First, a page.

Thanks for your post - I will stop at three. For us it is 11:11 AM.

Michele Emrath said...

Thank you for these links and the history. I did a memorial post today on my blog, too. Important day in my book!

It's always interesting to hear what holidays other people celebrate around the world. I love this international blogging community we have.

I'll remember 3pm! Thanks.

Southern City Mysteries

Mason Canyon said...

Very informative post. Thanks for sharing. Hope you have a safe and Happy Memorial Day.

Thoughts in Progress

Terry Odell said...

I recall Decoration Day - and veterans selling paper poppies on street corners.

Clarissa Draper said...

Yeah, I don't know about here in Mexico but in Canada, it's different. Enjoy your day of rest and reflection.


Jeanie said...

I also remember it being called Decoration Day and going to the cemetery to put flowers on the graves of family members. The Boulder Bolder seems to have taken the day over around here, but they do have some nice tributes to the fallen soldiers at the stadium part of the event.

Linda L. Henk said...

I will go to the cemetery later this morning with flowers. Veterans' graves are marked with flags by the Boys Scouts. It's especially touching to see the flag on my father's grave. He fought in WWII, received a Purple Heart and a Silver Star. I'm very proud of him and his service.

Thanks for the head's up about observing a moment of silence at 3:00 p.m. I had not heard.

Elspeth Antonelli said...

No matter which day is chosen, remembering those who gave the "final measure of devotion" for their countries is a vital act. Bless them all.

Jane Kennedy Sutton said...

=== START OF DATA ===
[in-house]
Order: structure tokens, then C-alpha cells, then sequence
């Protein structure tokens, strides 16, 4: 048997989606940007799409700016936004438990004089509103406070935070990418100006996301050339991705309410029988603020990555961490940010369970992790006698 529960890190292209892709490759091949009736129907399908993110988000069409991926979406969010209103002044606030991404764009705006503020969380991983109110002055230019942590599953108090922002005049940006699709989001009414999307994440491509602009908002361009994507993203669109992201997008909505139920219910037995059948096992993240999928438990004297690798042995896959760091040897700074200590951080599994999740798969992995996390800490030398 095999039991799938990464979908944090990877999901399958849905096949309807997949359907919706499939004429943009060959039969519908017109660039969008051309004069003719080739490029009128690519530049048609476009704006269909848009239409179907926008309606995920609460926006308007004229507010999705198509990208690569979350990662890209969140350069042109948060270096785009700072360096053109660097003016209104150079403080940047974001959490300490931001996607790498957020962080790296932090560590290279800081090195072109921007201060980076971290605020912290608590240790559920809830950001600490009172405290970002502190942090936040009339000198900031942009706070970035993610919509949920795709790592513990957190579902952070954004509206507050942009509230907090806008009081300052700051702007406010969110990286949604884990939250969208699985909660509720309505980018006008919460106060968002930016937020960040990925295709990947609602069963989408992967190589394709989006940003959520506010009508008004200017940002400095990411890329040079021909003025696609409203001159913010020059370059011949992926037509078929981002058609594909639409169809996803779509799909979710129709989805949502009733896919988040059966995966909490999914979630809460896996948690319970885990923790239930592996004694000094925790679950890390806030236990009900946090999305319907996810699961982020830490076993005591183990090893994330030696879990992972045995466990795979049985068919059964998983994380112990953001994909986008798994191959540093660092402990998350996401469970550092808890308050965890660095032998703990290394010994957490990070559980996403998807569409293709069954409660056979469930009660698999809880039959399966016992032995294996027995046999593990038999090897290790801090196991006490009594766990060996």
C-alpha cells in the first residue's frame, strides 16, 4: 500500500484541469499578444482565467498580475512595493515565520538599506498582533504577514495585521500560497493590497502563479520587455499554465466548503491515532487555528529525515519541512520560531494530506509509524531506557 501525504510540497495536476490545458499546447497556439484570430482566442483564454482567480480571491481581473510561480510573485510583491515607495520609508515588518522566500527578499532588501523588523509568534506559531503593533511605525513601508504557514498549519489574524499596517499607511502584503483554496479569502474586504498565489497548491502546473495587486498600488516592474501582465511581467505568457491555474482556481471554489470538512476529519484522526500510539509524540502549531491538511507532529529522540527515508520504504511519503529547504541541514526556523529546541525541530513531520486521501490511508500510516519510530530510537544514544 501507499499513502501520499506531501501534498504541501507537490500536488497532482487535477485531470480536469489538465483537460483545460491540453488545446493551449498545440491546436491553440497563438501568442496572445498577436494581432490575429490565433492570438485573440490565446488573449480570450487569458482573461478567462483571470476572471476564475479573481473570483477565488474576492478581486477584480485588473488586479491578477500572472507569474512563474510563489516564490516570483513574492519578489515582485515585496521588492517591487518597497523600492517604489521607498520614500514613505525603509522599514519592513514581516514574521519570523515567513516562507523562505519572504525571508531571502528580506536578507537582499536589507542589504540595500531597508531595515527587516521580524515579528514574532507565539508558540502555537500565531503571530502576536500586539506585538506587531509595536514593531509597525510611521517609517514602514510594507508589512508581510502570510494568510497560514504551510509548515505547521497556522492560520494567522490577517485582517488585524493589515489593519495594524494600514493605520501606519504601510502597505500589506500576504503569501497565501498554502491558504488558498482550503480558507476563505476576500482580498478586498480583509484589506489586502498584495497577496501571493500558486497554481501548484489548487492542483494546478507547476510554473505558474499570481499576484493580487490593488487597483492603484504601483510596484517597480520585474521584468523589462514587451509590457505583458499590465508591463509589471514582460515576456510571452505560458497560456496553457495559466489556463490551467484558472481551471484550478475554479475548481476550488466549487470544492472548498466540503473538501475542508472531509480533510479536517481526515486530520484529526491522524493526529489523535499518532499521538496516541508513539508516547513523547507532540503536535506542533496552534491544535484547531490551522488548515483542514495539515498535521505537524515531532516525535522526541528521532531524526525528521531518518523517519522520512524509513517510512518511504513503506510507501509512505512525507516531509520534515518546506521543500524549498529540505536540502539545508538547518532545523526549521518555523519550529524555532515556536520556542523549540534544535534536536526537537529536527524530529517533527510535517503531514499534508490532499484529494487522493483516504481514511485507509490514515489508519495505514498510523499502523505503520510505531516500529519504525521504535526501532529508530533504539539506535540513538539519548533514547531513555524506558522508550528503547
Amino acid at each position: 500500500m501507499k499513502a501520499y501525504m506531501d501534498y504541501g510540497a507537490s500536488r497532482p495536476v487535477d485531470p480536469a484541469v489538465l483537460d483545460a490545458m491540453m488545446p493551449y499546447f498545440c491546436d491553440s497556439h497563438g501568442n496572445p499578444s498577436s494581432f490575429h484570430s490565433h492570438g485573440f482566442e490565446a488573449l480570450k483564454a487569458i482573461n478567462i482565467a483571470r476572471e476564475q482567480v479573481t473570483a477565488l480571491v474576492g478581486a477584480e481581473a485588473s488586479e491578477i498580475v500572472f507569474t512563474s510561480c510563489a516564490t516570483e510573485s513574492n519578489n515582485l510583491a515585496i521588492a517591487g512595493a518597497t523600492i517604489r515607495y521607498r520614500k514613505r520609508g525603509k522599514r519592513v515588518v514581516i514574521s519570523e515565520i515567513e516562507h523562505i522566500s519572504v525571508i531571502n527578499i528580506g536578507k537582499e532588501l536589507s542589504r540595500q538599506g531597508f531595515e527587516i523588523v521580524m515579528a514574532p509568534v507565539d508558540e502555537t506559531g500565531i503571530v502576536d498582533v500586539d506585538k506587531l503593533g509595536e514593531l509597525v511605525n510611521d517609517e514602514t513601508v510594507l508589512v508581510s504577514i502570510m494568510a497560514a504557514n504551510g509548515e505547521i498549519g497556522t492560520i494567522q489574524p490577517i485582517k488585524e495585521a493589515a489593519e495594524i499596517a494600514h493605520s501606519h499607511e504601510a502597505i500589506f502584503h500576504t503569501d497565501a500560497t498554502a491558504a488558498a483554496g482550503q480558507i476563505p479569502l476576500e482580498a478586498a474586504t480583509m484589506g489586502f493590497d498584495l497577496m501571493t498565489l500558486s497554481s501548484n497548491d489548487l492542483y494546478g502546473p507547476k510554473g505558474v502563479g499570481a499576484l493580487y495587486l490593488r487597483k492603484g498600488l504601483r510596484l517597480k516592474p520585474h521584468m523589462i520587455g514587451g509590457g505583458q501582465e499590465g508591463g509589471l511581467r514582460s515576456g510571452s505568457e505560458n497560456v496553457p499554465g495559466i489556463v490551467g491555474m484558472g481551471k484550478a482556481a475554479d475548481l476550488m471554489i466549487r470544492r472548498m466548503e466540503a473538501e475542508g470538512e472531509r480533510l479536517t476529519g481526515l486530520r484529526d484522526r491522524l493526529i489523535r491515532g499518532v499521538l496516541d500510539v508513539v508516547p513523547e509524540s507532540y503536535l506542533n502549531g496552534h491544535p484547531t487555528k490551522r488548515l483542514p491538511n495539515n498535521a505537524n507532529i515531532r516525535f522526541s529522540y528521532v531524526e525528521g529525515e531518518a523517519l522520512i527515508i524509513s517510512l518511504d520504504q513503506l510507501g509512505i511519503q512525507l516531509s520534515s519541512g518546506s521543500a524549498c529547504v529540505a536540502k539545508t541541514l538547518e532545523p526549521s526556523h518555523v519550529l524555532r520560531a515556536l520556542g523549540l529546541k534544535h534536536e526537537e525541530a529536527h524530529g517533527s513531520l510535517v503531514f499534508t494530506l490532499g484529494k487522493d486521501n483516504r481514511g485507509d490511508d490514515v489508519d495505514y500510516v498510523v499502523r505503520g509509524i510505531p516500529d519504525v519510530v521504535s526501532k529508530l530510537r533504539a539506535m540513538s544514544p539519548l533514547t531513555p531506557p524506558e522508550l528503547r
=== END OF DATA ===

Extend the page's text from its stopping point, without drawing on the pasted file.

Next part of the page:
I’ve blogged on the same topic today and visited other blogs talking about Memorial Day. I’ve picked up new information from each, including yours. Thanks. Hope you have a wonderful day.

Ann Best said...

Thanks for this posting this background about the day. Yes, so many wonderful activities are going on all around the country. Memorial Day to me has always been about family. I have so many fond memories, too, about those who have passed on.

Jemi Fraser said...

I love what the Boy Scouts do. Thanks for the information - I didn't know that much about your Memorial Day. :)

Ellie said...

Nicely done! I was with my son in Pensacola, FL and we decorated the gravestones with flags. There were a lot of stones, but I will never forget the moment and what it signified! We all felt it was so important and life changing to be part of this gesture of remembrance. Thanks for reminding me of that day~

Cat Woods said...

Thank you for the commentary and the reminder about this treasured national holiday.

Our town flies a flag for every deceased service member in our area. Sadly, we flew nine more flags this year than last year.

I am indebted to those who have given me so many rights and freedoms.

hugs~ cat

Linda L. Henk said...

I found out that the Boy Scouts put out 4000 flags on veterans' graves in three hours at Grandview Cemetery. There was one on my Dad's grave and it meant so much to see it there.